Allstate to cut 700 jobs after hurricanes
By wire services
Published January 27, 2006
Allstate Corp., the second-largest U.S. personal lines insurer behind State Farm, plans to cut as many as 700 jobs at its headquarters in Northbrook, Ill., through a voluntary buyout program. Allstate is looking to trim costs and improve operations after losing $1.55-billion in the third quarter as a result of Katrina and other hurricanes that hit the Gulf Coast last summer.
9 gas stations fined for price-gouging
The Florida Department of Agriculture and Consumer Affairs said Thursday that it is seeking or has collected fines totaling $46,000 against nine service stations on suspicion of price-gouging in connection with the four hurricanes last year. Among them are three stations in Polk County and one in Sumter. Under state law, merchants selling essential items such as food, water, gasoline, lodging and storm-recovery materials during a state of emergency are prohibited from charging excessive or exorbitant prices for their goods.
Philip Morris to end illegal Internet sales
Altria Group Inc.'s Philip Morris USA reached an agreement with 37 states to combat the illegal sale of cigarettes via the Internet and through the mail, New York Attorney General Eliot Spitzer said. Philip Morris, the world's biggest cigarettemaker, agreed to stop shipments of cigarettes to any of its direct customers who engage in illegal sales, reduce the amount of cigarettes made available to direct customers who resell them to Internet vendors and suspend from the company's incentive programs any retailers who engage in illegal sales.
Property insurance payouts set record
U.S. property and casualty insurers are expected to pay homeowners and businesses a record $56.8-billion for 2005 insured property losses from 24 catastrophic events, more than twice the record set in 2004, when insurers paid $27.3-billion in catastrophe claims, according to preliminary estimates released Thursday by insurance data-gathering service ISO. Five hurricanes - Katrina, Wilma, Rita, Ophelia and Dennis - affected nine states and accounted for $52.7-billion.
Big-ticket orders post solid December gain
Orders to American factories for big-ticket goods posted a solid gain in December. The Commerce Department reported Thursday that orders for durable goods rose by 1.3 percent in December, the third straight monthly increase, to a monthly record of $228.1-billion.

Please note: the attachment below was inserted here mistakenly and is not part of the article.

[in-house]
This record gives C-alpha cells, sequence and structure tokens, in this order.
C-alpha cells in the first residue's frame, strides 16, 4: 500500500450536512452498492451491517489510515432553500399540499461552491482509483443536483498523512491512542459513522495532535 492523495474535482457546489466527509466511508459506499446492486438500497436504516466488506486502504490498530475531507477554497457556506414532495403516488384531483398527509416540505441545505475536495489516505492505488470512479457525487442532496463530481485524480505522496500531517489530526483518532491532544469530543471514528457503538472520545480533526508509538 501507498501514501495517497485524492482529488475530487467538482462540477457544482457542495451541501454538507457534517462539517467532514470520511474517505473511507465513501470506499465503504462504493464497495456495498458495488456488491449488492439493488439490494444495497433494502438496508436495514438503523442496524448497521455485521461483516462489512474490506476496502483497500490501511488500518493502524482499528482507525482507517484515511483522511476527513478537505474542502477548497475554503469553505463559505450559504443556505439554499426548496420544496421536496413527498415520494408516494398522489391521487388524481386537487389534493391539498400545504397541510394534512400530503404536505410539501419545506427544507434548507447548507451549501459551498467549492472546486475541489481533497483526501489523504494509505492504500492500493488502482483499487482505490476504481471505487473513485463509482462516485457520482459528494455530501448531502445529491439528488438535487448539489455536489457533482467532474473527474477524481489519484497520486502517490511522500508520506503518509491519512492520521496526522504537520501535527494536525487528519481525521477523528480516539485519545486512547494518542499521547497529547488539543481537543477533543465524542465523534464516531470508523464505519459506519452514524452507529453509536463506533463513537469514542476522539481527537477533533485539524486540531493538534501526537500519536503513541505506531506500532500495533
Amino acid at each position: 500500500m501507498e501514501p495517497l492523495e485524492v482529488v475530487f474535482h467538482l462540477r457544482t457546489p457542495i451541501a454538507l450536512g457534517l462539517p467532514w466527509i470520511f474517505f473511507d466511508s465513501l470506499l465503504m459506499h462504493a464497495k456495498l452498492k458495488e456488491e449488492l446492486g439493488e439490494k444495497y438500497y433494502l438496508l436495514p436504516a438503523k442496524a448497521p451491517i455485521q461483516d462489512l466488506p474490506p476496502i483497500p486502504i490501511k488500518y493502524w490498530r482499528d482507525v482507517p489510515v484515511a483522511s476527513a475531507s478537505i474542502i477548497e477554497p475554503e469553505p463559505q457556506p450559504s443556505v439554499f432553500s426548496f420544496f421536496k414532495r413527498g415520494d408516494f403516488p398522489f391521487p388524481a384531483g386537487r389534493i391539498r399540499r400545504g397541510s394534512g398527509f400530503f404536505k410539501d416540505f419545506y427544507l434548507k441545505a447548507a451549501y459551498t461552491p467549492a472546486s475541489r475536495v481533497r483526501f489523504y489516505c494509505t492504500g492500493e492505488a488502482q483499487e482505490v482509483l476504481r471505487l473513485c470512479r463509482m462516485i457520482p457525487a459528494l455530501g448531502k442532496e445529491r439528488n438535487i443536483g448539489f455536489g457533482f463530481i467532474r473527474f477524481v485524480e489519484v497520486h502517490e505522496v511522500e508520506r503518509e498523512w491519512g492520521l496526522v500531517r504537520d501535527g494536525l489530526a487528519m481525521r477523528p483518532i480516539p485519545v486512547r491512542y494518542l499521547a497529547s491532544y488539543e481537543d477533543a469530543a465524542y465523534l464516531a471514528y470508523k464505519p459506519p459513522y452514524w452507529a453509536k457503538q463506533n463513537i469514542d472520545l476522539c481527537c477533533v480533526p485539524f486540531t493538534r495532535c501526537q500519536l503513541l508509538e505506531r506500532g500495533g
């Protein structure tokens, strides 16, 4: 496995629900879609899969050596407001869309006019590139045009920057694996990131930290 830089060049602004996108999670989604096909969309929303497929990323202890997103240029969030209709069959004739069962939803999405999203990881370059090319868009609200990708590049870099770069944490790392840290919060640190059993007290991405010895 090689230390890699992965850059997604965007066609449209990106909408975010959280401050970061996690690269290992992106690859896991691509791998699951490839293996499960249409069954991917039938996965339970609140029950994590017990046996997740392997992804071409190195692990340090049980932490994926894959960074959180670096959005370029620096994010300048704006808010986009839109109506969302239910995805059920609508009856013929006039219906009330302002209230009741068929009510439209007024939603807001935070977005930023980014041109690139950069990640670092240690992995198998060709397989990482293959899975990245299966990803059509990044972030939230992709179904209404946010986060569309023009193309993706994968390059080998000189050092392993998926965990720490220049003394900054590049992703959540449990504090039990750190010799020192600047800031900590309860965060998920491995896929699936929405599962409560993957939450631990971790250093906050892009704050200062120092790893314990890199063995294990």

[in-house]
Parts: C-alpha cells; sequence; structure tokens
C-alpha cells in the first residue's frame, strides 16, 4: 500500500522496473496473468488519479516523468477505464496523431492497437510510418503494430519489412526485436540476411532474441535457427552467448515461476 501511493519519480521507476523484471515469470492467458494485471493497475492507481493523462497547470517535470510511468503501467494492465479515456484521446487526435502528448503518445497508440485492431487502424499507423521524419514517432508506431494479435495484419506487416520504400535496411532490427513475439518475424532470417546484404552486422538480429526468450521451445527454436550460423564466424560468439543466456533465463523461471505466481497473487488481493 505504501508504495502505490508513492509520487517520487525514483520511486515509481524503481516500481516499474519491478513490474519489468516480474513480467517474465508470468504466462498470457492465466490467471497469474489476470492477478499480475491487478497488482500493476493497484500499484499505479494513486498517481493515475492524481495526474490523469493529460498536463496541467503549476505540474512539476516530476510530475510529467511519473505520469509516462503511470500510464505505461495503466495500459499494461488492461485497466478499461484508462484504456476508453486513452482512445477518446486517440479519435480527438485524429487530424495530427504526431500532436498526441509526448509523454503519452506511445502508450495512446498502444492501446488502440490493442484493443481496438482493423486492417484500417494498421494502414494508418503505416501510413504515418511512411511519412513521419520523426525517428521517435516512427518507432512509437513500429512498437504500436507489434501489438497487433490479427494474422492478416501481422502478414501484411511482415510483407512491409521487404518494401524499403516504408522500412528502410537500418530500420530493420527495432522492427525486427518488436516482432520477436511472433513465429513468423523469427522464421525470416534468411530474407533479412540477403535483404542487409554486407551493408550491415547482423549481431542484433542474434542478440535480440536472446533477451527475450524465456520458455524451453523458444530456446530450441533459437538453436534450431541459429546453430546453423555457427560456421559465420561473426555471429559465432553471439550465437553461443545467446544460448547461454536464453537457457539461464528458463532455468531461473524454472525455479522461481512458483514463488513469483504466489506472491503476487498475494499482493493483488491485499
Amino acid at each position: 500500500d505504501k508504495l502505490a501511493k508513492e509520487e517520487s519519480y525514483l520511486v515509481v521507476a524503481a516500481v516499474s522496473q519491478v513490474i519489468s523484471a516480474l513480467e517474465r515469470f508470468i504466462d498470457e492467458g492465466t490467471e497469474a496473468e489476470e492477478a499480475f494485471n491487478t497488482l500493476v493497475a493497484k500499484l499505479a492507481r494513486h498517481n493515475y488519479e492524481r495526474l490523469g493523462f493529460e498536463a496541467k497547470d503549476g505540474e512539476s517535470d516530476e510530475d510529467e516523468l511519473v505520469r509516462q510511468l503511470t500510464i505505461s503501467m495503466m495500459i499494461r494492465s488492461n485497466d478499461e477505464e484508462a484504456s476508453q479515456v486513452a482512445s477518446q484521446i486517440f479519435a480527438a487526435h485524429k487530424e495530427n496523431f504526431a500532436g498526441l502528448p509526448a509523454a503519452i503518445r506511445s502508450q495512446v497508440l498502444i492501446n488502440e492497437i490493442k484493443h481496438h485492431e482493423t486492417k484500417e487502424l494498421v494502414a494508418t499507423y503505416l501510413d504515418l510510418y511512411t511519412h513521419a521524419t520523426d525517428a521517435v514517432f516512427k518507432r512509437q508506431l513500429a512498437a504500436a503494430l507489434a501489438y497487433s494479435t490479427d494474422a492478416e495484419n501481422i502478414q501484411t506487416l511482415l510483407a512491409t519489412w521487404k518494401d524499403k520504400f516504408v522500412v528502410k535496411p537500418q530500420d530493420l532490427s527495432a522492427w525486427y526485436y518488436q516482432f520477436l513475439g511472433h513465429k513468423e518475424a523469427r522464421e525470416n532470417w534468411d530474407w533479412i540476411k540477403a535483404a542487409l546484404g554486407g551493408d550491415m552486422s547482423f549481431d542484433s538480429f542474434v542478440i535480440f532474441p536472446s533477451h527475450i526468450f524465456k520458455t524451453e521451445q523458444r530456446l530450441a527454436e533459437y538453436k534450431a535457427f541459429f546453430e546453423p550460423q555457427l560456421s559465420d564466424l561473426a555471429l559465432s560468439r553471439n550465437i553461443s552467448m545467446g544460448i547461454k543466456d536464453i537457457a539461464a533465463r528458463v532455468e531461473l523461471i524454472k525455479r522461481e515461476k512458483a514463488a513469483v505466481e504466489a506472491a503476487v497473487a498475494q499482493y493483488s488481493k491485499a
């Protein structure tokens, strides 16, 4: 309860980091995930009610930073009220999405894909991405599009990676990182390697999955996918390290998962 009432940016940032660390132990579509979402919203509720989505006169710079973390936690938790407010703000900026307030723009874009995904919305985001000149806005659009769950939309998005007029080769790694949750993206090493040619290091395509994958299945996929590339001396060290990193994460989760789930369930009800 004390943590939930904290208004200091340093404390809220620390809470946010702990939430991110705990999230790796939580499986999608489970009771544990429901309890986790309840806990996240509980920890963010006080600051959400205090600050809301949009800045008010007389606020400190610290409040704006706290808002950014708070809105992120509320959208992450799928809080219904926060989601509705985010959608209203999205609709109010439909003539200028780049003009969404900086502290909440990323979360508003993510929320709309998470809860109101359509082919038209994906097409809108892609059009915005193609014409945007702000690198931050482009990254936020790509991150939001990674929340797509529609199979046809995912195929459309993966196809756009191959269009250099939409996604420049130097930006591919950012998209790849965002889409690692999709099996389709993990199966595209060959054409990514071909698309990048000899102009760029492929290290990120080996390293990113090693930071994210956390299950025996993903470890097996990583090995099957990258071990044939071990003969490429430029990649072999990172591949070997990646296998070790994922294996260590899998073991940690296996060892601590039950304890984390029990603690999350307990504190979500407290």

Walter to shut down Illinois valve plant
Walter Industries Inc. said it will close its Henry Pratt valve manufacturing plant in Dixon, Ill., by the end of this year. As many as 107 employees will be affected, although some may move to other Pratt facilities, where the work done at the Dixon plant is being transferred. The closing is part of a plan by Tampa-based Walter to create a unified water products company.
MarineMax Inc.: The nation's largest recreational boat retailer blamed Hurricane Wilma, in part, in reporting lower sales and earnings for its fiscal quarter ended Dec. 31. The Clearwater company said it has completed the purchase of the Port Arrowhead Group, a large retailer that will expand its presence in the Midwest. MarineMax's shares dropped nearly 5 percent Thursday to close at $30.45, down $1.52.
Global Imaging Systems Inc.: The Tampa company that sells and services copiers and other office equipment reported record earnings and revenues for its fiscal quarter ended Dec. 31.
Honeywell International Inc.: The industrial and aerospace conglomerate said quarterly profit more than doubled on higher demand for aircraft parts and services.
Media General Inc.: The Richmond, Va., owner of newspapers and television stations, including the Tampa Tribune and WFLA-Ch. 8, said quarterly earnings fell 32 percent, reflecting a lopsided comparison with a 2004 quarter bolstered by political advertising and the settlement of a newsprint swap dispute. Revenues decreased 1.7 percent.
Lockheed Martin Corp.: The largest U.S. defense contractor said net income grew 53 percent, boosted by one-time gains and higher sales of information technology services and space systems.
Eli Lilly and Co.: The drugmaker on Thursday reported a quarterly profit compared with a loss a year ago that reflected restructuring charges and tax expense from repatriated overseas earnings.
UPS Inc.: The world's largest shipping carrier reported a 21 percent increase in profit on a strong rise in revenue, but the results were slightly below Wall Street expectations.
Microsoft Corp.: The Redmond, Wash., computer giant said earnings in its fiscal quarter ended Dec. 31 rose 5 percent, helped by a successful launch of a new server product and a healthy market for personal computers.
[Last modified January 27, 2006, 01:30:05]
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